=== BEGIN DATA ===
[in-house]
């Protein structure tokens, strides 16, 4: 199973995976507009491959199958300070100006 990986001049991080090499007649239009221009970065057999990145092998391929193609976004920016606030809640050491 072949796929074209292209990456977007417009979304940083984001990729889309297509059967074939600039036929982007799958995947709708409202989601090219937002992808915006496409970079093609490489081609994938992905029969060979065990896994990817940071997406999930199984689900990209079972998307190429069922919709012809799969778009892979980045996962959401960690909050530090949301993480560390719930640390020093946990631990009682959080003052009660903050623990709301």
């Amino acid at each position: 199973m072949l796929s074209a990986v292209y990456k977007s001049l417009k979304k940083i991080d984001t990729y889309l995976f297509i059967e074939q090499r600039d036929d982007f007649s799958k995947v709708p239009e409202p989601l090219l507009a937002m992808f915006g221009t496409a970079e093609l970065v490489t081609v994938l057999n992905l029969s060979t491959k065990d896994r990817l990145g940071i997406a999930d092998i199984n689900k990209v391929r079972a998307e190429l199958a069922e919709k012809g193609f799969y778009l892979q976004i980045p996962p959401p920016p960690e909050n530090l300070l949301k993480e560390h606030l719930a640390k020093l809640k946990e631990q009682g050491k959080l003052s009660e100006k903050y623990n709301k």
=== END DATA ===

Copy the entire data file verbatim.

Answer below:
[in-house]
């Protein structure tokens, strides 16, 4: 199973995976507009491959199958300070100006 990986001049991080090499007649239009221009970065057999990145092998391929193609976004920016606030809640050491 072949796929074209292209990456977007417009979304940083984001990729889309297509059967074939600039036929982007799958995947709708409202989601090219937002992808915006496409970079093609490489081609994938992905029969060979065990896994990817940071997406999930199984689900990209079972998307190429069922919709012809799969778009892979980045996962959401960690909050530090949301993480560390719930640390020093946990631990009682959080003052009660903050623990709301």
């Amino acid at each position: 199973m072949l796929s074209a990986v292209y990456k977007s001049l417009k979304k940083i991080d984001t990729y889309l995976f297509i059967e074939q090499r600039d036929d982007f007649s799958k995947v709708p239009e409202p989601l090219l507009a937002m992808f915006g221009t496409a970079e093609l970065v490489t081609v994938l057999n992905l029969s060979t491959k065990d896994r990817l990145g940071i997406a999930d092998i199984n689900k990209v391929r079972a998307e190429l199958a069922e919709k012809g193609f799969y778009l892979q976004i980045p996962p959401p920016p960690e909050n530090l300070l949301k993480e560390h606030l719930a640390k020093l809640k946990e631990q009682g050491k959080l003052s009660e100006k903050y623990n709301k």